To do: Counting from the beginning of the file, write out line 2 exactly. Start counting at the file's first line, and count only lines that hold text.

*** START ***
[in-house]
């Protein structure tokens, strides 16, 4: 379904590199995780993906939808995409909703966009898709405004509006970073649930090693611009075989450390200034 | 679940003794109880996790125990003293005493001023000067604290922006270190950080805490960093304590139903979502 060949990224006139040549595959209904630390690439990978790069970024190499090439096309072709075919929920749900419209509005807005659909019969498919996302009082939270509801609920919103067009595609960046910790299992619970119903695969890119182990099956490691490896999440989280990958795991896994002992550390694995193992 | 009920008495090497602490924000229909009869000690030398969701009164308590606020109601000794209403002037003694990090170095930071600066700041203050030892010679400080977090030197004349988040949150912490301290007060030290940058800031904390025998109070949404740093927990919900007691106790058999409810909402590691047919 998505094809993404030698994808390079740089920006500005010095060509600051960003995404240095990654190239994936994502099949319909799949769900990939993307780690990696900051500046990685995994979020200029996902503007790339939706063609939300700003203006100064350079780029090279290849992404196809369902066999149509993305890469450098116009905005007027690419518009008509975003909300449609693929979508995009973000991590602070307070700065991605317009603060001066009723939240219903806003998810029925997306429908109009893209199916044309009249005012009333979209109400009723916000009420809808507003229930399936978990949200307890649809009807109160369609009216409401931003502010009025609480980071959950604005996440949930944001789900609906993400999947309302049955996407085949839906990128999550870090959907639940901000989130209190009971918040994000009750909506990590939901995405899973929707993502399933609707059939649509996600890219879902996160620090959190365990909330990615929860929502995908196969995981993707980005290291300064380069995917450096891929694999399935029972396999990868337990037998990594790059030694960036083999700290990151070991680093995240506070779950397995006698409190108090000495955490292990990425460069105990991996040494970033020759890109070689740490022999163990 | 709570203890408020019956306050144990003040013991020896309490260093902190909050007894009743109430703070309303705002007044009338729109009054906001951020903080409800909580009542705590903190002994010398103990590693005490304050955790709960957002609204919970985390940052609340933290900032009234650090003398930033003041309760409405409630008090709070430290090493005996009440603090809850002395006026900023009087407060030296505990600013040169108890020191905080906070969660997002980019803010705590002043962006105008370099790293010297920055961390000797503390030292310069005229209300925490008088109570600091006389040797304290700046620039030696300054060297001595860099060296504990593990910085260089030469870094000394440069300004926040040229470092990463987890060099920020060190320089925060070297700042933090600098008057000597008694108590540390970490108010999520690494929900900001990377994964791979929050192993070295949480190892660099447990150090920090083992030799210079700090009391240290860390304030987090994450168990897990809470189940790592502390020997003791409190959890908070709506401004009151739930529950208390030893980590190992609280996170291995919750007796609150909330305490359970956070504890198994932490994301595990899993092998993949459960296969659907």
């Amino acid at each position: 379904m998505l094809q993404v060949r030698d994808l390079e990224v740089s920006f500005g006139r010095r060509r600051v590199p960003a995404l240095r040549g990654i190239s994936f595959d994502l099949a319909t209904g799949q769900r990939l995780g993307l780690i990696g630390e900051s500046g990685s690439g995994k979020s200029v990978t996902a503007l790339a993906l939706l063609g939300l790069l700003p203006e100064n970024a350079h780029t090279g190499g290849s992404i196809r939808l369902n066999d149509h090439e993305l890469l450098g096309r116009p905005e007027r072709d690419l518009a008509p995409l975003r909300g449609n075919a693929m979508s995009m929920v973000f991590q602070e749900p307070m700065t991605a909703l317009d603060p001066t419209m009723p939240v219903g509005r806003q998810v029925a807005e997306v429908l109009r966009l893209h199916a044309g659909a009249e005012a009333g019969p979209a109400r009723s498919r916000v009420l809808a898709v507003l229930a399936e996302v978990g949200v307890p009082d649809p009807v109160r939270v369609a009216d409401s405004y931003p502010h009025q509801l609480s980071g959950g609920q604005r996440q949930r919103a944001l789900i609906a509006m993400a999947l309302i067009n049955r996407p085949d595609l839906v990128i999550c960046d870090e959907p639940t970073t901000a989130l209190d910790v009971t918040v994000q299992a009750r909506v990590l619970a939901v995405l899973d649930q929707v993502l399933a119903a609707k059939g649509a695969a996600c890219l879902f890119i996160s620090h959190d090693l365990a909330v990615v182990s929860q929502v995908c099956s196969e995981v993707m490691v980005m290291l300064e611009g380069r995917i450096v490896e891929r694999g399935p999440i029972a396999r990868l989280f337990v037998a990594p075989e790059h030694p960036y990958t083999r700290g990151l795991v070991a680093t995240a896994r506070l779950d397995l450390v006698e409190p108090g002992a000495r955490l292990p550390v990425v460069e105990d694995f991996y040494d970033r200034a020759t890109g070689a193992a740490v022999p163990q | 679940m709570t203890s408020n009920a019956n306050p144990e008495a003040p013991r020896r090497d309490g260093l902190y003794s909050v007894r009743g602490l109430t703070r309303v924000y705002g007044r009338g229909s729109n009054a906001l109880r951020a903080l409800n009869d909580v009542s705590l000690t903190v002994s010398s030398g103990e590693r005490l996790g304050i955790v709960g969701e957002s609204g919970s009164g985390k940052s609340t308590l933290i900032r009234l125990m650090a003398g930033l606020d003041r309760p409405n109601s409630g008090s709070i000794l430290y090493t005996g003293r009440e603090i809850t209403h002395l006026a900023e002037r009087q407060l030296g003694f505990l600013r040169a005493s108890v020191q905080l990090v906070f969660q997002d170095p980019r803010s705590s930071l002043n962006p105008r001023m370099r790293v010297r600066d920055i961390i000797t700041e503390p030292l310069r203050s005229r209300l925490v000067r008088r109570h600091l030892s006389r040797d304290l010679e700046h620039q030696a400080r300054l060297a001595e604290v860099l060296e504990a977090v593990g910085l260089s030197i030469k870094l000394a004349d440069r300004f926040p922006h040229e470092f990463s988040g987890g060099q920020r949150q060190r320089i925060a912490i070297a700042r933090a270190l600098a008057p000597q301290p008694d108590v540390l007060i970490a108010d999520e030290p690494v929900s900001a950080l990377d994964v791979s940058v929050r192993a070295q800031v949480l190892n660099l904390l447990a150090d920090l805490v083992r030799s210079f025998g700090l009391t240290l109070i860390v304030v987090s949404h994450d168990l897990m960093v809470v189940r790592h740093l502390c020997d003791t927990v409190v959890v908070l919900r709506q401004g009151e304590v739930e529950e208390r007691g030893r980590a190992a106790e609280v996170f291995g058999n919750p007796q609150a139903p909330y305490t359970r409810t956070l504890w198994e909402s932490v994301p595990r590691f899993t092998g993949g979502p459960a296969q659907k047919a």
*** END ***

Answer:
């Protein structure tokens, strides 16, 4: 379904590199995780993906939808995409909703966009898709405004509006970073649930090693611009075989450390200034 | 679940003794109880996790125990003293005493001023000067604290922006270190950080805490960093304590139903979502 060949990224006139040549595959209904630390690439990978790069970024190499090439096309072709075919929920749900419209509005807005659909019969498919996302009082939270509801609920919103067009595609960046910790299992619970119903695969890119182990099956490691490896999440989280990958795991896994002992550390694995193992 | 009920008495090497602490924000229909009869000690030398969701009164308590606020109601000794209403002037003694990090170095930071600066700041203050030892010679400080977090030197004349988040949150912490301290007060030290940058800031904390025998109070949404740093927990919900007691106790058999409810909402590691047919 998505094809993404030698994808390079740089920006500005010095060509600051960003995404240095990654190239994936994502099949319909799949769900990939993307780690990696900051500046990685995994979020200029996902503007790339939706063609939300700003203006100064350079780029090279290849992404196809369902066999149509993305890469450098116009905005007027690419518009008509975003909300449609693929979508995009973000991590602070307070700065991605317009603060001066009723939240219903806003998810029925997306429908109009893209199916044309009249005012009333979209109400009723916000009420809808507003229930399936978990949200307890649809009807109160369609009216409401931003502010009025609480980071959950604005996440949930944001789900609906993400999947309302049955996407085949839906990128999550870090959907639940901000989130209190009971918040994000009750909506990590939901995405899973929707993502399933609707059939649509996600890219879902996160620090959190365990909330990615929860929502995908196969995981993707980005290291300064380069995917450096891929694999399935029972396999990868337990037998990594790059030694960036083999700290990151070991680093995240506070779950397995006698409190108090000495955490292990990425460069105990991996040494970033020759890109070689740490022999163990 | 709570203890408020019956306050144990003040013991020896309490260093902190909050007894009743109430703070309303705002007044009338729109009054906001951020903080409800909580009542705590903190002994010398103990590693005490304050955790709960957002609204919970985390940052609340933290900032009234650090003398930033003041309760409405409630008090709070430290090493005996009440603090809850002395006026900023009087407060030296505990600013040169108890020191905080906070969660997002980019803010705590002043962006105008370099790293010297920055961390000797503390030292310069005229209300925490008088109570600091006389040797304290700046620039030696300054060297001595860099060296504990593990910085260089030469870094000394440069300004926040040229470092990463987890060099920020060190320089925060070297700042933090600098008057000597008694108590540390970490108010999520690494929900900001990377994964791979929050192993070295949480190892660099447990150090920090083992030799210079700090009391240290860390304030987090994450168990897990809470189940790592502390020997003791409190959890908070709506401004009151739930529950208390030893980590190992609280996170291995919750007796609150909330305490359970956070504890198994932490994301595990899993092998993949459960296969659907």